There is a risk though. Humanity seem to be at a developmental stage now with a relatively and temporarily low resilience and thus high risk of extinction, mainly by self-destruction. Our current intelligence level seems to be a hurricane of dangers since we can invent tools powerful enough to do large scale harm. There was a lower technological maturity level before this point where humanity was in a lower risk than now of self-destructing because we simply were not technologically capable of doing it. Similarly, there is perhaps a lower risk of self-destruction once we reach a higher technological maturity level than now because 1) “backup” tools are in a not too much higher technological maturity level such as expanding to Mars, and 2) a higher emotional intelligence come with a higher technological maturity level, which reduces ignorance.
Here, it is important to appreciate the difference between a global catastrophic risk and an existential risk according to Bostrom 2012, and MacAskill (2018). There is a very big and important difference. Whereas global catastrophic risks affect all living creatures on the planet, an existential risk affects the same plus all future generations that potentially were to live out their lives. In a scenario where humanity was to colonize the whole Milky way galaxy and thus increase the total amount of bright sentience a billionfold, then the difference between a current global and existential risk is per definition at a cosmic scale. Currently there are 7.5 billion people on the planet. In total, 107 billion people are estimated to have ever lived. Therefore, for every living person today, there are roughly 14 dead people. If humanity were to live for another 1000 years, there could for every living person today be hundreds or millions of people not yet born. Therefore, an extinction event is cosmically larger than a global catastrophic event. So, if it will take only another hundred years before a tertiary layer is installed in a considerable number of individuals, e.g. human or abe-individuals, then that means a hundred years of a quite high risk of extinction. According to Bostrom (2012) we could imagine that humanity is currently navigating in a space of three dimensions; namely technology, insight, and coordination, see Figure 10.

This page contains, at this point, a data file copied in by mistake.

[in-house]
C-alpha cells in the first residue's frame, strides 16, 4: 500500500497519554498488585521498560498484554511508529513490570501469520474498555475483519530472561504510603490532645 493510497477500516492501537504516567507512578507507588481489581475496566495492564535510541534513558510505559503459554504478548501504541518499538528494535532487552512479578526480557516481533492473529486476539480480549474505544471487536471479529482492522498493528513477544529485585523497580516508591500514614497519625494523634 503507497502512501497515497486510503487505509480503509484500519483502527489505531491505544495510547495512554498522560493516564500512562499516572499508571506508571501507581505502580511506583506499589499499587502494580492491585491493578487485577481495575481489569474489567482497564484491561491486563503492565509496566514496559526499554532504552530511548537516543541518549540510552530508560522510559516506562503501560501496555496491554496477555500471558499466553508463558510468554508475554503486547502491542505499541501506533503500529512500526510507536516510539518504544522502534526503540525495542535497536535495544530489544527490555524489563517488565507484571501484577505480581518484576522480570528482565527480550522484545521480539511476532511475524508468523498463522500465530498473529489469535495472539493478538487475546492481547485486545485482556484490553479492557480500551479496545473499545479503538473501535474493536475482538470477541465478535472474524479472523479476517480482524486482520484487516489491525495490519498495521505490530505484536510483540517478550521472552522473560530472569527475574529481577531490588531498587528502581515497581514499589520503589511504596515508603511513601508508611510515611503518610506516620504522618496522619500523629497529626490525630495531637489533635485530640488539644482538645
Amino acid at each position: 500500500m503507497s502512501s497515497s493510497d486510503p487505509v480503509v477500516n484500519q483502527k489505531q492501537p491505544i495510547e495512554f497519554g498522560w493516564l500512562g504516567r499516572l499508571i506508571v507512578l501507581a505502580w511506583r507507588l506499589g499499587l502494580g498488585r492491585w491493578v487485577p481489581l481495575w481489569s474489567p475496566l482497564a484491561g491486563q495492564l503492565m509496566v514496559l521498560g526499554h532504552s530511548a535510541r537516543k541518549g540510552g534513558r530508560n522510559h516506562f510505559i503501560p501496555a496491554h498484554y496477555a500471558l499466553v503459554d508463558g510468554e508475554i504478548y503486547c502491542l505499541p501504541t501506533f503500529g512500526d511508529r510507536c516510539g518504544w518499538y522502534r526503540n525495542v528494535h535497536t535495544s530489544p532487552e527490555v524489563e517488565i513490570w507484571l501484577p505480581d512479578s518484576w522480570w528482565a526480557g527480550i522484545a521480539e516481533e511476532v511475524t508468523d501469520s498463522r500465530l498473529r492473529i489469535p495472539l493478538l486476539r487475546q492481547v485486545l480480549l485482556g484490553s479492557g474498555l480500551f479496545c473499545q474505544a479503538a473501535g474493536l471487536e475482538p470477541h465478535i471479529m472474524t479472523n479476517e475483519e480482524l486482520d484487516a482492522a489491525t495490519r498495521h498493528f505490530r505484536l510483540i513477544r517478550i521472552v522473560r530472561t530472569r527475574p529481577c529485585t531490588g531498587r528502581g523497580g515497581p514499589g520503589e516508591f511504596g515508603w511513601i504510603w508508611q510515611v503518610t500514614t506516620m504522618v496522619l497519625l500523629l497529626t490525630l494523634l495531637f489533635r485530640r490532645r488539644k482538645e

Figure 10 The existential risks as our technological level matures. Source: Bostrom (2012).
While we do need to get to a high level of technology in order to reach a high level of both sustainability and sentience, we can imagine that there are potentially existential risks at technological level. These potentially risks can be mitigated by adjusting the level of insight and coordination in the global society.
Building on Figure 10, we could further imagine that some areas within this three-dimensional space could boost us even farther outwards towards our goal of becoming more sustainable and brightly sentient; e.g. by installing BMIs. Building upon Bostrom’s concept of existential risk, the axes could be modified. Insights, technological advancements, and coordination are all arguably essentially communication within and between sentient agents. Communication can be described as the number of senders, receivers, pathways, and information travel speed. Or in the case of a brain or a network of brains, communication is the number of neurons, the number of synapses (internal or external) per neuron, and signal speed. Thus, Figure 10 can be translated into Figure 11. Here, white arrows have also been added to represent any hypothetical local rapid advancement lanes such as e.g. the invention of a sort of mixed reality (or BMIs) that boosts emotional and abstract intelligence in human
Figure 11: Sentience evolution. The Earth is the rocket. Source: Own production.
The extend of sentience on Earth is uncertain. Some relatively high probability can be assigned to your neighbour being sentient. A lower probability can be assigned to your mammal pet dog, and yet lower to the reptilian gecko on your porch. Further, the sentience of fungi, insects, bacteria, the Earth, or Cosmos can be assigned a perhaps somewhat lower probability than the gecko. There is always, however, the probability that your experience of sentience derives from a simulation in which you are the only sentient being (Bostrom, 2003). In this way, sentience probability is all around us.
Moreover, the resilience of a given individual or species also affects the likelihood of future sentience. A species with greater resilience has through natural selection a greater probability of proliferation and thus has a greater number of future individuals.
A 3-dimensional space can then be imagined with the preservability as the volume under a given position, see Figure 12. If an individual or a group of individuals are at position A and are moving to position B, then the preservability of those individuals is the volume of the shell A + the volume of shell B.
Figure 12 The volume of sentience. Source: Own production.
The assignation of the correct numerical values helps to ensure a balanced applicability of the sentience equation. As mentioned in the introduction, this paper focuses more on the more large-scale EA than the narrower rule utilitarianism. The calculations in the methodology are all designed to support map out magnitude and neglectedness of very large dimensions with the objective to locate any opportune areas of research and work that could be relatively worthwhile to invest in as a political entity or large investor. The calculations are therefore designed to be used exclusively for this large-scale.